Access Pros has doubled its revenues in the past three years — something that Cox links to the new focus on values. The code of ethics has also helped Cox ease out of daily operations. “My managers know what we stand for as a company based on our core values and can make decisions off those,” he says.


Introspection is an important part of goal alignment. Take the time to examine your level of commitment.

When Robert Dube began working with an E-Myth consultant to develop systems, he realized that his personal goals didn’t correlate with professional ones. “That changed the way I looked at my company,” says Dube, founder of Image One, a provider of print-imaging equipment and services in Oak Park, Mich. “It gave me a clearer idea of where I want the business to be at because of where I want to be at personally.”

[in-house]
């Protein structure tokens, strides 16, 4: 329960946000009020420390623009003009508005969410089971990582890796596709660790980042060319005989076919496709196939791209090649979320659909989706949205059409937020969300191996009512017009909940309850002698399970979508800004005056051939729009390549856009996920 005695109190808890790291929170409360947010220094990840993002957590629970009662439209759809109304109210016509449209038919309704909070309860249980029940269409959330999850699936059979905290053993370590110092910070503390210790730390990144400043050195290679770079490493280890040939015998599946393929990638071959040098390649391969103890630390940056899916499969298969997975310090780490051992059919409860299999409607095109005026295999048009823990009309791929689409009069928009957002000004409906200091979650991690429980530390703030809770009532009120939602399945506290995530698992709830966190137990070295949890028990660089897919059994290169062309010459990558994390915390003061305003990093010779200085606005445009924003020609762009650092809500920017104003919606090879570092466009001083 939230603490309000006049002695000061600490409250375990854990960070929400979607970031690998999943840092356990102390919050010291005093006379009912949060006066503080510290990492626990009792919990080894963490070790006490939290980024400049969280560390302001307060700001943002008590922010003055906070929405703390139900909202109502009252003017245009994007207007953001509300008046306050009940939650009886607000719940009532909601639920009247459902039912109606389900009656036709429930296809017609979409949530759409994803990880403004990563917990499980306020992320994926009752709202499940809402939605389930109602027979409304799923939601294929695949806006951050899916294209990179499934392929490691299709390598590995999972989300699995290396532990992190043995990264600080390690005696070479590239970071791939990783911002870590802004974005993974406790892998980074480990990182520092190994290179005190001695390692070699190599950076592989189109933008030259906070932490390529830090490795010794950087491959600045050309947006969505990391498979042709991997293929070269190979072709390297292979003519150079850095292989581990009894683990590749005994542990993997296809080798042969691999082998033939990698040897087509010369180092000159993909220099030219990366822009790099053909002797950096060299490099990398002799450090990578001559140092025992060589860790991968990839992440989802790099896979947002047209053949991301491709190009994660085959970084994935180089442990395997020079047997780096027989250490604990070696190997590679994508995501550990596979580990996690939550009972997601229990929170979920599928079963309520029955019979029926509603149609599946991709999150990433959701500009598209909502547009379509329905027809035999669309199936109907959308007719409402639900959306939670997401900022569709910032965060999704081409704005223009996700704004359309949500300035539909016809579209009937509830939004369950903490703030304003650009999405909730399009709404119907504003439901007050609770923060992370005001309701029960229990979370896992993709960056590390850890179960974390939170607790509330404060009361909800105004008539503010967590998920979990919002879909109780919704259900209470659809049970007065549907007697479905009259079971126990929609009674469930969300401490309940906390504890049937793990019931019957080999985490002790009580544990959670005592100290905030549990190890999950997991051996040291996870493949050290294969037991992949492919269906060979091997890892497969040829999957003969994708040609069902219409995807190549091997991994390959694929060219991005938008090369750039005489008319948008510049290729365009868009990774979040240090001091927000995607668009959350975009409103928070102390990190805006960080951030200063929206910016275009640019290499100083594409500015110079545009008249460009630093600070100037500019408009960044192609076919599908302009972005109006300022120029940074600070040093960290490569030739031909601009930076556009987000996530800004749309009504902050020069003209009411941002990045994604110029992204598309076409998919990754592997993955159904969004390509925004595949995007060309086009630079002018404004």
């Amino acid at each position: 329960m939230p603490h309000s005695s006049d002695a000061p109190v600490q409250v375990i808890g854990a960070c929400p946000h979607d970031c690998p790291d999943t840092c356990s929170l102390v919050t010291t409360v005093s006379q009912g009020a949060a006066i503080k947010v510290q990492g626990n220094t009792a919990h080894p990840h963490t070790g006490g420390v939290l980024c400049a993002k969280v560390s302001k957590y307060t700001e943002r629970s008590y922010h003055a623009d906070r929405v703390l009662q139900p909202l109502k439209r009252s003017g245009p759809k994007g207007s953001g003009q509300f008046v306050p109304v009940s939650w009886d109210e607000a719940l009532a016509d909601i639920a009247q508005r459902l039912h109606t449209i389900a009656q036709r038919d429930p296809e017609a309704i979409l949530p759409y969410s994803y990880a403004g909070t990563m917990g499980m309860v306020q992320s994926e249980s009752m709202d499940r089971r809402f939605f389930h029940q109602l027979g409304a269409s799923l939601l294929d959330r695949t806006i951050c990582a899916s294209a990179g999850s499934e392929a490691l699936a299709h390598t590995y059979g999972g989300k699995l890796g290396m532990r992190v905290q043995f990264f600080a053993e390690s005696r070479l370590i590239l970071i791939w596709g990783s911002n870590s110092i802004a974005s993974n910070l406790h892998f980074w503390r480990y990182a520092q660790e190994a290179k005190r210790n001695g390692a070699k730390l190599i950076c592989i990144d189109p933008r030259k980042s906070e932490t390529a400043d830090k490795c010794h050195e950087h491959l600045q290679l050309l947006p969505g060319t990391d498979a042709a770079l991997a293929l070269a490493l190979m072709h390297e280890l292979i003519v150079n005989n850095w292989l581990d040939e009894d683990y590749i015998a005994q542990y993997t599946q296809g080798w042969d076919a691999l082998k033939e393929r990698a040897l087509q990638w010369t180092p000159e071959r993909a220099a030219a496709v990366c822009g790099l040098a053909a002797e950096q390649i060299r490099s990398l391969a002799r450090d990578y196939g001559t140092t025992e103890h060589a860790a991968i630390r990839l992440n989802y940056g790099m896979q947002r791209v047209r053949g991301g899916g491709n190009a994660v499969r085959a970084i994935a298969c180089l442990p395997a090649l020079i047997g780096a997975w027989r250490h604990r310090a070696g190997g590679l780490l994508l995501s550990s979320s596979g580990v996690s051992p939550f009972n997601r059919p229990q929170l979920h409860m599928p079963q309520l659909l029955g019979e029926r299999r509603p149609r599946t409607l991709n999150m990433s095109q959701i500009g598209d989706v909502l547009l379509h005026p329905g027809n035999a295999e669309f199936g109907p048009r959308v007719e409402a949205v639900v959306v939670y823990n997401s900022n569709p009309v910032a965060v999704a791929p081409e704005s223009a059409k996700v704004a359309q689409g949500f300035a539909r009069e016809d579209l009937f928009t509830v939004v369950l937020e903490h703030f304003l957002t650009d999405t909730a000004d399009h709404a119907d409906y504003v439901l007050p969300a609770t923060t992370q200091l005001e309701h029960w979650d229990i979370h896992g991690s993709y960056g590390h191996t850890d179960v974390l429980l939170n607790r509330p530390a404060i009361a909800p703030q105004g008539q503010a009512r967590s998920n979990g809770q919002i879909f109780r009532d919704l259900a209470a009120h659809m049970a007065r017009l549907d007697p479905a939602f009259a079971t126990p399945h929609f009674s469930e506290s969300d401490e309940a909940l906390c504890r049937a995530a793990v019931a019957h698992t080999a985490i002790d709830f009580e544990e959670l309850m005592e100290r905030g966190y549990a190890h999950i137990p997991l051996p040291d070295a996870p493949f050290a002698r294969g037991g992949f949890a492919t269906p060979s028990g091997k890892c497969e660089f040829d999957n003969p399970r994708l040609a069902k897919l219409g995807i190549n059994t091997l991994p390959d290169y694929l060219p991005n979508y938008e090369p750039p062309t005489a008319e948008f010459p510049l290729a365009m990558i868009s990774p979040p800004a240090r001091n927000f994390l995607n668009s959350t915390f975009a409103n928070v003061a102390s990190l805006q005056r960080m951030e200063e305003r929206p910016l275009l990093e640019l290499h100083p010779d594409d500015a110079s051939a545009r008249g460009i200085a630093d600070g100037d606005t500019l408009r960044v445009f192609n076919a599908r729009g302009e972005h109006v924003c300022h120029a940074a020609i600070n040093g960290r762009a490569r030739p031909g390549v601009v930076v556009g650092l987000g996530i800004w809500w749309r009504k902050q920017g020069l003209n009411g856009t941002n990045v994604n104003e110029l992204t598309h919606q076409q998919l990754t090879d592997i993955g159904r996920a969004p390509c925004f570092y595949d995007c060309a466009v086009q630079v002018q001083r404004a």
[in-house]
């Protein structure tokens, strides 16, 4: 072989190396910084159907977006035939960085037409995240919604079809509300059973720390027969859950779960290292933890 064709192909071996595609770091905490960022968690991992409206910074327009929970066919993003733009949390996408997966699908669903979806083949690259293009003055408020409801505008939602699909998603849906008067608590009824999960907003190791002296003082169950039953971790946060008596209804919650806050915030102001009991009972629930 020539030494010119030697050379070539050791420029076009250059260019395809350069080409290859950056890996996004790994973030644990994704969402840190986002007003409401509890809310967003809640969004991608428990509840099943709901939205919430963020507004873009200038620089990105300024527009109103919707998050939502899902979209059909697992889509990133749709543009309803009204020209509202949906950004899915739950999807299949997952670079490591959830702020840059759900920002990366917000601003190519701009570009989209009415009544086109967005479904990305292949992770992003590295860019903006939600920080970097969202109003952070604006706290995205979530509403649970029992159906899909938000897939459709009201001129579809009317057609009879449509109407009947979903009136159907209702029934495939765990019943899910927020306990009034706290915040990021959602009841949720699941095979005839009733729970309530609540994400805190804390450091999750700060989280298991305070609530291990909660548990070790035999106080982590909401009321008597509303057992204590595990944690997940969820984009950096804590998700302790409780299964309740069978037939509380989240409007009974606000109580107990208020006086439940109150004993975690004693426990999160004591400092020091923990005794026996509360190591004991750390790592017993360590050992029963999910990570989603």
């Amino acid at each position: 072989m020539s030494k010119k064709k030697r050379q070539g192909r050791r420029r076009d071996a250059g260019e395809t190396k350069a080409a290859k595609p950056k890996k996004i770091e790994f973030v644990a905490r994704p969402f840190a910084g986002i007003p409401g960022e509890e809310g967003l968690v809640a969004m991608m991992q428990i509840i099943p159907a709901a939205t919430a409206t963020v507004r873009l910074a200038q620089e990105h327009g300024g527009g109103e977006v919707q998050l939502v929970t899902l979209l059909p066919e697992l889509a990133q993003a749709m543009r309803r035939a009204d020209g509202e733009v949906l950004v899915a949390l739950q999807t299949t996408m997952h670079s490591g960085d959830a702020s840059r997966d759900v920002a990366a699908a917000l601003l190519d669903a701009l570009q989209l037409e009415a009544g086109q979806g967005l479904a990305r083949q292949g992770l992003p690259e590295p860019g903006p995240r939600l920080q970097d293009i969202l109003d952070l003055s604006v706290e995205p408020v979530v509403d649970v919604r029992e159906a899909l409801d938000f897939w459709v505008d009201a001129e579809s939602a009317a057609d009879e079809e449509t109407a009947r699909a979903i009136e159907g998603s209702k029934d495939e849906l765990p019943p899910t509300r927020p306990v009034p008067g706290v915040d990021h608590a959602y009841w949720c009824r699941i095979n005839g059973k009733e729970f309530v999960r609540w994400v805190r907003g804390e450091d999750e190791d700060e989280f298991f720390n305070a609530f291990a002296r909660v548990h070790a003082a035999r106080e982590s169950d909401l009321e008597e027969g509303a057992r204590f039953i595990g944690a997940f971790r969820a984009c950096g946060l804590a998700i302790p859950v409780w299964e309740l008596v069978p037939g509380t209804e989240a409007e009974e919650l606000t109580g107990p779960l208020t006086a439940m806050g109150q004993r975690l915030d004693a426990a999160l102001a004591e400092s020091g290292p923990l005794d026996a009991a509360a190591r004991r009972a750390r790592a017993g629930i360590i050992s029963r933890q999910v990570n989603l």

As a consequence, Dube changed many of Image One’s corporate goals, making them “more people oriented.” He also altered his leadership M.O. and began working from home more often to spend time with his family. “I used to worry how it might be perceived by employees if I wasn’t in the office at a certain time,” explains Dube. “But then I realized I can be just as committed by not being there. People understand that I have a focus on family, which allows them to have a focus on their families.”

In the past three years, revenues at Image One have grown from about $1.9 million to $3.3 million, and the company projects $4 million for this year.

“I’m a lot happier,” adds Dube. “The weight of the world doesn’t feel like it’s on my shoulders anymore.”

Writer: TJ Becker.